The legislator has restricted the obligation to file for insolvency for all companies in Germany without exception.
An alternative to “continuing to operate until insolvency” can be restructuring by means of “structured insolvency”.
German companies would be allowed to continue operating over-indebted, without going bankrupt. The relevant statutory provision is § 19 II of the Insolvency Code, which now reads: ‘Over-indebtedness exists if the debtor’s assets no longer cover the existing liabilities, unless the continuation of the business is predominantly probable under the circumstances.'” “The amendment to the Insolvency Code means, first of all, that any manager of a corporation whose company has fallen into a state of over-indebtedness no longer has to fear being penalised for missing the deadline for filing for insolvency or being liable with his private assets,” analyses Munich-based specialist lawyer Dr Johannes Fiala. The most important prerequisite for this, however, is that an independent tax advisor or auditor has attested to a positive prognosis for the continuation of the company, preferably in writing. In addition, it would be advisable to initiate the reorganisation and to ensure legal support.
For entrepreneurs or business managers, this offers an option to review their own business model even after the occurrence of over-indebtedness, to discontinue unprofitable activities and to eliminate the over-indebtedness through further restructuring measures. The state continues to receive tax payments from over-indebted companies. Those creditors whose claims are not backed by loan collateral are at a disadvantage – if bankruptcy does occur. Consequence: No business partner can any longer rely on the fact that he is dealing with a solvent company with a strong credit rating. Distrust in the economy is increasing, supplier credits are tending to be restricted and banks are also more reluctant to provide new credit.
Measures against indebtedness
Corporate restructuring offers a possible alternative. German insolvency law – the Insolvency Code (InsO) – is actually, at its core, a restructuring code. The insolvent company can be preserved and restructured as such. This is then done by means of an “insolvency plan” – a complex reorganisation plan based on certain requirements of the Insolvency Code. Another possibility is the “transferring restructuring”. In this process, the economically profitable parts of the insolvent company are transferred to a “rescue company”, which can then continue to operate without the legacy burdens of the insolvent company. In order to enforce a reorganisation, an insolvency administrator has numerous special rights and tried and tested instruments at his disposal.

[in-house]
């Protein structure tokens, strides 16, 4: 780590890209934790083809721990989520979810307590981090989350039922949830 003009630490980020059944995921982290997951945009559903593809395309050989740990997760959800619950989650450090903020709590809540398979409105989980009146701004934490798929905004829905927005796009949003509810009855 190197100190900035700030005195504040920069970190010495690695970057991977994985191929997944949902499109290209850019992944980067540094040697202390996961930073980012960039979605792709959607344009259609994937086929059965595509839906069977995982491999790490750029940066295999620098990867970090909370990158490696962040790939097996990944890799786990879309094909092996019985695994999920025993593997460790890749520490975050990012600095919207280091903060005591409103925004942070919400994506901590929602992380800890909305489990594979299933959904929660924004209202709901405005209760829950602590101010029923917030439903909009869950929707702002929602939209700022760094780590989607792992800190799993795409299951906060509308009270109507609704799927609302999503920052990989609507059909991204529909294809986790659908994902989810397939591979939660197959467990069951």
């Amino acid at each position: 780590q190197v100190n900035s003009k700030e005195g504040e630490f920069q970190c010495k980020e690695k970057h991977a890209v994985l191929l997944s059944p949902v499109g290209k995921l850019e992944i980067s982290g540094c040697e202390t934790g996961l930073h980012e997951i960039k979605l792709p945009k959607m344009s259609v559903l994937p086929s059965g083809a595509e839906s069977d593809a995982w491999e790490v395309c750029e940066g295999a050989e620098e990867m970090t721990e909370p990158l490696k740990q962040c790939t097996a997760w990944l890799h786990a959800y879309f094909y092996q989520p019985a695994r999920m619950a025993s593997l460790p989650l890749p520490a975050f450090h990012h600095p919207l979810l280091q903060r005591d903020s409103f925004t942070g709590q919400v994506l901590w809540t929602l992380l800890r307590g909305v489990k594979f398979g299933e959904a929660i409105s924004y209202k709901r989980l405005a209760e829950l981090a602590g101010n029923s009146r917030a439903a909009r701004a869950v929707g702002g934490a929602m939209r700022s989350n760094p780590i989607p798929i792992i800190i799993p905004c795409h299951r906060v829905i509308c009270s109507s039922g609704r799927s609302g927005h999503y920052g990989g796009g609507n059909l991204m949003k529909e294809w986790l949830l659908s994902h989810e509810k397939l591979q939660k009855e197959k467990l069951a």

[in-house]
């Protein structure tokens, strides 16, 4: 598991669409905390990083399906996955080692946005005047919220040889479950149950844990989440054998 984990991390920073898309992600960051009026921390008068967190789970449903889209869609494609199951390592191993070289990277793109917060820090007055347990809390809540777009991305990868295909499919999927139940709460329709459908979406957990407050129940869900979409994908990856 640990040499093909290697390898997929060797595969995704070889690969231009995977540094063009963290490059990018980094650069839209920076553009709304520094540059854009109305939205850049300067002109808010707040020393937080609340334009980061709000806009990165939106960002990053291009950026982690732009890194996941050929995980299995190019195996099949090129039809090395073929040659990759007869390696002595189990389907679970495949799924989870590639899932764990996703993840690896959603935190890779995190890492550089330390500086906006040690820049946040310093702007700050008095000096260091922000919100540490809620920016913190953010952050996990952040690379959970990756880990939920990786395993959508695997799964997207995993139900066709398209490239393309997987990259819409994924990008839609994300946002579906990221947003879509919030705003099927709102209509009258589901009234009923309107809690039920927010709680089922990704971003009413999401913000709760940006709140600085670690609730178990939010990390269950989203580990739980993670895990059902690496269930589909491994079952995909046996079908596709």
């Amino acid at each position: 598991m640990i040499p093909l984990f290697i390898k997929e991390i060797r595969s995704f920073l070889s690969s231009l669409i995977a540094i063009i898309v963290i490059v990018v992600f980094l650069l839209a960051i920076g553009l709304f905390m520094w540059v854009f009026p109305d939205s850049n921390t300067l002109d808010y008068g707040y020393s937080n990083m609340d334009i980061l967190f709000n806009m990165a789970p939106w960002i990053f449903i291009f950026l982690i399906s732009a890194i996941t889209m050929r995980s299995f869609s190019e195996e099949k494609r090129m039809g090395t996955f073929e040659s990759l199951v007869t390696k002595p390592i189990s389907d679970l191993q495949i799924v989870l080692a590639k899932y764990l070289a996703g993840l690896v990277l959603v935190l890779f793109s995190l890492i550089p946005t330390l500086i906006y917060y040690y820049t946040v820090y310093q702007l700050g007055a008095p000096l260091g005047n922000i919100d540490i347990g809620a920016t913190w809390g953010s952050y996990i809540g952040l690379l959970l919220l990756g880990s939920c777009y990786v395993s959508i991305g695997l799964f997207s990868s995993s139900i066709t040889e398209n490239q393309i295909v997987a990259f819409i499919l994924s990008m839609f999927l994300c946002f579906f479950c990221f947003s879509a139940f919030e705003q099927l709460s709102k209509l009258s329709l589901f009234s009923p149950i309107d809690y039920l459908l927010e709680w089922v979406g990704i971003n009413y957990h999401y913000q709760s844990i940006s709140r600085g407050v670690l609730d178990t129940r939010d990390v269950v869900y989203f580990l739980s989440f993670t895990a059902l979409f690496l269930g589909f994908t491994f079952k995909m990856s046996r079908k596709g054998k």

According to Burkhard Jung, chairman of the board of the “CMS Societät für Unternehmensberatung AG”, he could get rid of existing contracts without any major problems and thus eliminate many existing old burdens. In addition to rental, lease and supply contracts, these also include employment contracts. A company restructuring through a “structured insolvency” starts at an early stage, ideally a few weeks before the insolvency filing. A “restructuring due diligence” is used to carefully examine whether the core of the company is at all capable and worthy of continuing as a going concern. If this is the case, the development of the remediation concept begins. It creates the basis for the entrepreneur to retain influence on the further course of the insolvency proceedings and for all restructuring options to be exhausted. In the restructuring concept, the ideal company is first defined, i.e. the company that is to stand at the end of the restructuring process. The ideal company is depicted in a comprehensive business plan.
Structured insolvency” also includes planning how to move from the current state to the ideal society. This initially covers the period of provisional administration, i.e. the first four to twelve weeks after filing for insolvency. For this purpose, it is particularly important to prepare a meaningful controlling system. A whole series of insolvency-related peculiarities must be taken into account, such as the assumption of personnel costs through the payment of insolvency benefits, as well as the discontinuation of payments from individual continuing obligations, depreciation, interest on loans, etc.
If the restructuring concept is sound, the court-appointed insolvency administrator will generally agree to be bound by it. According to Jung, this way the renovation can be completed after four to six months. What is required, however, is that entrepreneurs and companies have first tried, or at least examined, an out-of-court restructuring: “Only then does ‘structured insolvency’ make sense.” It is obvious that a medium-sized company cannot manage such a complex restructuring process without consulting. When choosing a restructuring advisor, it is important that the selected advisor has a good command of the complicated rules and regulations of German insolvency law and, ideally, can point to a number of successful restructurings.
by Dr. Johannes Fiala
by courtesy of
www.baeko-magazin.de (published in BäKO magazine 05/2009, page 39)
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About the author
Dr. Johannes Fiala has been working for more than 25 years as a lawyer and attorney with his own law firm in Munich. He is intensively involved in real estate, financial law, tax and insurance law. The numerous stages of his professional career enable him to provide his clients with comprehensive advice and to act as a lawyer in the event of disputes.
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